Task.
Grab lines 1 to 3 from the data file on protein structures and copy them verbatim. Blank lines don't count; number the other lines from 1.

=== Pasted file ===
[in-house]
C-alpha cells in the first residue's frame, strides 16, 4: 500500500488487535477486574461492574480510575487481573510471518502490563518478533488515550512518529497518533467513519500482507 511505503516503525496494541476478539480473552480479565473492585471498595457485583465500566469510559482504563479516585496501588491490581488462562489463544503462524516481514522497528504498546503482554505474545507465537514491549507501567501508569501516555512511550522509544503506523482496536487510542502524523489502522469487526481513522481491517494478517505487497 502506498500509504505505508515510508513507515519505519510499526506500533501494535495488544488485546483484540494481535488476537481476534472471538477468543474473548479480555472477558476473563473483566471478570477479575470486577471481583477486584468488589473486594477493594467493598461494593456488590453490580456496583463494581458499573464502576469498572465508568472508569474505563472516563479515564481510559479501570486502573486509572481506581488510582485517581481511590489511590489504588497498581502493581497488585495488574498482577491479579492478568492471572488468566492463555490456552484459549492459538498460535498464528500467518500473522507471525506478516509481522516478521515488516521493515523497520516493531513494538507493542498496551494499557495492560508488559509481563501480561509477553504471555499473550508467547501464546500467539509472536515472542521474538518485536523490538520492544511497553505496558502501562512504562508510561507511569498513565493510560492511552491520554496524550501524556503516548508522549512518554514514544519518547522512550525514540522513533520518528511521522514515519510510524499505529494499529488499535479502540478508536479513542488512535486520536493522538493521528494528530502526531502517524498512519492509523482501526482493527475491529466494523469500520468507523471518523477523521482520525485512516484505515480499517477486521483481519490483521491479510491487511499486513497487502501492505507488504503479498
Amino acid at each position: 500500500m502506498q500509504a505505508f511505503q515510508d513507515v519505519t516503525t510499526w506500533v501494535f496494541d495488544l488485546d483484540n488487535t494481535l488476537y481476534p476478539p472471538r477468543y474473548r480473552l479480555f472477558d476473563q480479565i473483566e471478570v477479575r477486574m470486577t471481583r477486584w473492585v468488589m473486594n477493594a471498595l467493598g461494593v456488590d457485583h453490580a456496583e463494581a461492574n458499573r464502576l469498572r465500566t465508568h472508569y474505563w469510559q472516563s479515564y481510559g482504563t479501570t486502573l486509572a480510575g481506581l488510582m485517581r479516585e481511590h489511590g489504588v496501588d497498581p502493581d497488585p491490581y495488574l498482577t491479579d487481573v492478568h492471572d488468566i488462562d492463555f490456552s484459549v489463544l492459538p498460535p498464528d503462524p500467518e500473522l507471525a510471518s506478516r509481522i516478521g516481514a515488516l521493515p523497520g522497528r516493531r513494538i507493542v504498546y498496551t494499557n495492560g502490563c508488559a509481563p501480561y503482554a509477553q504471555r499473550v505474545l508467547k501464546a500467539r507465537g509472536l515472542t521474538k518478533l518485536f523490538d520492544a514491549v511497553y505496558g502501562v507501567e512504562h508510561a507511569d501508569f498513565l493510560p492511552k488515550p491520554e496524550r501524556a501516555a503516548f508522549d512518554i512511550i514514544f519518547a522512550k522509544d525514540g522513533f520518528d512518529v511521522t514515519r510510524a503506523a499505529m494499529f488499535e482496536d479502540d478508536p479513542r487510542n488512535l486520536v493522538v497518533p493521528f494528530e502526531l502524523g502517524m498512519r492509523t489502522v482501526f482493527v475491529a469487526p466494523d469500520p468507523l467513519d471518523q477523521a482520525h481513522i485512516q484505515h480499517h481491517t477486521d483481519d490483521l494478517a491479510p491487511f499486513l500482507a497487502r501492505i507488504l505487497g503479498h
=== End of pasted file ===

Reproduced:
[in-house]
C-alpha cells in the first residue's frame, strides 16, 4: 500500500488487535477486574461492574480510575487481573510471518502490563518478533488515550512518529497518533467513519500482507 511505503516503525496494541476478539480473552480479565473492585471498595457485583465500566469510559482504563479516585496501588491490581488462562489463544503462524516481514522497528504498546503482554505474545507465537514491549507501567501508569501516555512511550522509544503506523482496536487510542502524523489502522469487526481513522481491517494478517505487497 502506498500509504505505508515510508513507515519505519510499526506500533501494535495488544488485546483484540494481535488476537481476534472471538477468543474473548479480555472477558476473563473483566471478570477479575470486577471481583477486584468488589473486594477493594467493598461494593456488590453490580456496583463494581458499573464502576469498572465508568472508569474505563472516563479515564481510559479501570486502573486509572481506581488510582485517581481511590489511590489504588497498581502493581497488585495488574498482577491479579492478568492471572488468566492463555490456552484459549492459538498460535498464528500467518500473522507471525506478516509481522516478521515488516521493515523497520516493531513494538507493542498496551494499557495492560508488559509481563501480561509477553504471555499473550508467547501464546500467539509472536515472542521474538518485536523490538520492544511497553505496558502501562512504562508510561507511569498513565493510560492511552491520554496524550501524556503516548508522549512518554514514544519518547522512550525514540522513533520518528511521522514515519510510524499505529494499529488499535479502540478508536479513542488512535486520536493522538493521528494528530502526531502517524498512519492509523482501526482493527475491529466494523469500520468507523471518523477523521482520525485512516484505515480499517477486521483481519490483521491479510491487511499486513497487502501492505507488504503479498
Amino acid at each position: 500500500m502506498q500509504a505505508f511505503q515510508d513507515v519505519t516503525t510499526w506500533v501494535f496494541d495488544l488485546d483484540n488487535t494481535l488476537y481476534p476478539p472471538r477468543y474473548r480473552l479480555f472477558d476473563q480479565i473483566e471478570v477479575r477486574m470486577t471481583r477486584w473492585v468488589m473486594n477493594a471498595l467493598g461494593v456488590d457485583h453490580a456496583e463494581a461492574n458499573r464502576l469498572r465500566t465508568h472508569y474505563w469510559q472516563s479515564y481510559g482504563t479501570t486502573l486509572a480510575g481506581l488510582m485517581r479516585e481511590h489511590g489504588v496501588d497498581p502493581d497488585p491490581y495488574l498482577t491479579d487481573v492478568h492471572d488468566i488462562d492463555f490456552s484459549v489463544l492459538p498460535p498464528d503462524p500467518e500473522l507471525a510471518s506478516r509481522i516478521g516481514a515488516l521493515p523497520g522497528r516493531r513494538i507493542v504498546y498496551t494499557n495492560g502490563c508488559a509481563p501480561y503482554a509477553q504471555r499473550v505474545l508467547k501464546a500467539r507465537g509472536l515472542t521474538k518478533l518485536f523490538d520492544a514491549v511497553y505496558g502501562v507501567e512504562h508510561a507511569d501508569f498513565l493510560p492511552k488515550p491520554e496524550r501524556a501516555a503516548f508522549d512518554i512511550i514514544f519518547a522512550k522509544d525514540g522513533f520518528d512518529v511521522t514515519r510510524a503506523a499505529m494499529f488499535e482496536d479502540d478508536p479513542r487510542n488512535l486520536v493522538v497518533p493521528f494528530e502526531l502524523g502517524m498512519r492509523t489502522v482501526f482493527v475491529a469487526p466494523d469500520p468507523l467513519d471518523q477523521a482520525h481513522i485512516q484505515h480499517h481491517t477486521d483481519d490483521l494478517a491479510p491487511f499486513l500482507a497487502r501492505i507488504l505487497g503479498h